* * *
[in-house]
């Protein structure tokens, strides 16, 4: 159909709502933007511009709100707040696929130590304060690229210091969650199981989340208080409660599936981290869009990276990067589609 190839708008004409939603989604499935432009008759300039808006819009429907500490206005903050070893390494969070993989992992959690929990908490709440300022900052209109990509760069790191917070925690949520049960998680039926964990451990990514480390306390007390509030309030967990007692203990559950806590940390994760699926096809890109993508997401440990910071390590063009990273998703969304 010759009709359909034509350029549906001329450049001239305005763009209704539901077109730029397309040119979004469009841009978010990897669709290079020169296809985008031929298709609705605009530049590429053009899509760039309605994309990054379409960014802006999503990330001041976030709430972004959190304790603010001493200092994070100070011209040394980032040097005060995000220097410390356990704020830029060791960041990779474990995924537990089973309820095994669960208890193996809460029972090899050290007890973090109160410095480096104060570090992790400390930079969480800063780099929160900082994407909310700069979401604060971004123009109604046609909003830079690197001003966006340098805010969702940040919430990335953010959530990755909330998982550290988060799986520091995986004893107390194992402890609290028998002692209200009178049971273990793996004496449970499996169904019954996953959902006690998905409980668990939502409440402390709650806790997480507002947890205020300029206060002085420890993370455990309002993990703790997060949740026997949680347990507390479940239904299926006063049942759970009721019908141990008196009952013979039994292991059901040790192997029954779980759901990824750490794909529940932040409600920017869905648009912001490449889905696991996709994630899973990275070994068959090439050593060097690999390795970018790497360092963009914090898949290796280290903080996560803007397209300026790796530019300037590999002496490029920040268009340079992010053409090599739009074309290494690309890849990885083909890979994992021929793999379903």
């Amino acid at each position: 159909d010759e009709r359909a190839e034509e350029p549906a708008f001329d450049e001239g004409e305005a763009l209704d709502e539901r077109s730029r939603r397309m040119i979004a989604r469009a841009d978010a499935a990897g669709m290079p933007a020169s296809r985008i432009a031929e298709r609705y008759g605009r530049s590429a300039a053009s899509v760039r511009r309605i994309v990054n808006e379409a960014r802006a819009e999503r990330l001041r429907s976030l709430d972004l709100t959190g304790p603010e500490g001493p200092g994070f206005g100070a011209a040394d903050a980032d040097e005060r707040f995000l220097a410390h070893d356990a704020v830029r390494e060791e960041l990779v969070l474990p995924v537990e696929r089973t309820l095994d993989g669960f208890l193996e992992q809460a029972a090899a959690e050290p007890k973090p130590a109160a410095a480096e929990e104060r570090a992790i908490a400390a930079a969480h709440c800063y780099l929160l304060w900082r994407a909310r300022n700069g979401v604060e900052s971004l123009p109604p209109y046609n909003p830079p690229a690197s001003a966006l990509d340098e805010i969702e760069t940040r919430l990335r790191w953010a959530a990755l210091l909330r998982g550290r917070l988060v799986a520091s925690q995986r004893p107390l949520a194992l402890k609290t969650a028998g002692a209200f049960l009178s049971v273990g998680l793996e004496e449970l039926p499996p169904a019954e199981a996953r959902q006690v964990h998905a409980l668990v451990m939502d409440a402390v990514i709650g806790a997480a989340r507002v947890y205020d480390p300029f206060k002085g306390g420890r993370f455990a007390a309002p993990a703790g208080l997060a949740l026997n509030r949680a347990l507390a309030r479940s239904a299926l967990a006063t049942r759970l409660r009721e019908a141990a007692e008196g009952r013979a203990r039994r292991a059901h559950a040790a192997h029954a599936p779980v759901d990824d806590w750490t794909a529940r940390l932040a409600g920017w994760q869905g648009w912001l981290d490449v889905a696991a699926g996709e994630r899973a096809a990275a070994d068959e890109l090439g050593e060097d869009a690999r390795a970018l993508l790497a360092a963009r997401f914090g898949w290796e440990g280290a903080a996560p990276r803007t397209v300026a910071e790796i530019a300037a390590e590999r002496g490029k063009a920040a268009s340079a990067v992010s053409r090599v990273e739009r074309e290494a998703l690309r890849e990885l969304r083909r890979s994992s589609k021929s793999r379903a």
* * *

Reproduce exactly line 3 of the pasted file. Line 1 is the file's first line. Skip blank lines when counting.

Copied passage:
């Amino acid at each position: 159909d010759e009709r359909a190839e034509e350029p549906a708008f001329d450049e001239g004409e305005a763009l209704d709502e539901r077109s730029r939603r397309m040119i979004a989604r469009a841009d978010a499935a990897g669709m290079p933007a020169s296809r985008i432009a031929e298709r609705y008759g605009r530049s590429a300039a053009s899509v760039r511009r309605i994309v990054n808006e379409a960014r802006a819009e999503r990330l001041r429907s976030l709430d972004l709100t959190g304790p603010e500490g001493p200092g994070f206005g100070a011209a040394d903050a980032d040097e005060r707040f995000l220097a410390h070893d356990a704020v830029r390494e060791e960041l990779v969070l474990p995924v537990e696929r089973t309820l095994d993989g669960f208890l193996e992992q809460a029972a090899a959690e050290p007890k973090p130590a109160a410095a480096e929990e104060r570090a992790i908490a400390a930079a969480h709440c800063y780099l929160l304060w900082r994407a909310r300022n700069g979401v604060e900052s971004l123009p109604p209109y046609n909003p830079p690229a690197s001003a966006l990509d340098e805010i969702e760069t940040r919430l990335r790191w953010a959530a990755l210091l909330r998982g550290r917070l988060v799986a520091s925690q995986r004893p107390l949520a194992l402890k609290t969650a028998g002692a209200f049960l009178s049971v273990g998680l793996e004496e449970l039926p499996p169904a019954e199981a996953r959902q006690v964990h998905a409980l668990v451990m939502d409440a402390v990514i709650g806790a997480a989340r507002v947890y205020d480390p300029f206060k002085g306390g420890r993370f455990a007390a309002p993990a703790g208080l997060a949740l026997n509030r949680a347990l507390a309030r479940s239904a299926l967990a006063t049942r759970l409660r009721e019908a141990a007692e008196g009952r013979a203990r039994r292991a059901h559950a040790a192997h029954a599936p779980v759901d990824d806590w750490t794909a529940r940390l932040a409600g920017w994760q869905g648009w912001l981290d490449v889905a696991a699926g996709e994630r899973a096809a990275a070994d068959e890109l090439g050593e060097d869009a690999r390795a970018l993508l790497a360092a963009r997401f914090g898949w290796e440990g280290a903080a996560p990276r803007t397209v300026a910071e790796i530019a300037a390590e590999r002496g490029k063009a920040a268009s340079a990067v992010s053409r090599v990273e739009r074309e290494a998703l690309r890849e990885l969304r083909r890979s994992s589609k021929s793999r379903a």